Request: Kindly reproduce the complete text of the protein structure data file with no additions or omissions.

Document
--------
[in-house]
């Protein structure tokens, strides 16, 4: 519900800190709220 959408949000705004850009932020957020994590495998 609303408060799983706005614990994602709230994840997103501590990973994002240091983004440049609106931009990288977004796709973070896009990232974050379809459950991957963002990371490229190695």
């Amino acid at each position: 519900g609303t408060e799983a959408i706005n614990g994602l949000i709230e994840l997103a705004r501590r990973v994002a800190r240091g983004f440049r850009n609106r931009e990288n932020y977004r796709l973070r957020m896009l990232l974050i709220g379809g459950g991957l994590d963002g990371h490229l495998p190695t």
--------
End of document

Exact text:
[in-house]
């Protein structure tokens, strides 16, 4: 519900800190709220 959408949000705004850009932020957020994590495998 609303408060799983706005614990994602709230994840997103501590990973994002240091983004440049609106931009990288977004796709973070896009990232974050379809459950991957963002990371490229190695």
């Amino acid at each position: 519900g609303t408060e799983a959408i706005n614990g994602l949000i709230e994840l997103a705004r501590r990973v994002a800190r240091g983004f440049r850009n609106r931009e990288n932020y977004r796709l973070r957020m896009l990232l974050i709220g379809g459950g991957l994590d963002g990371h490229l495998p190695t």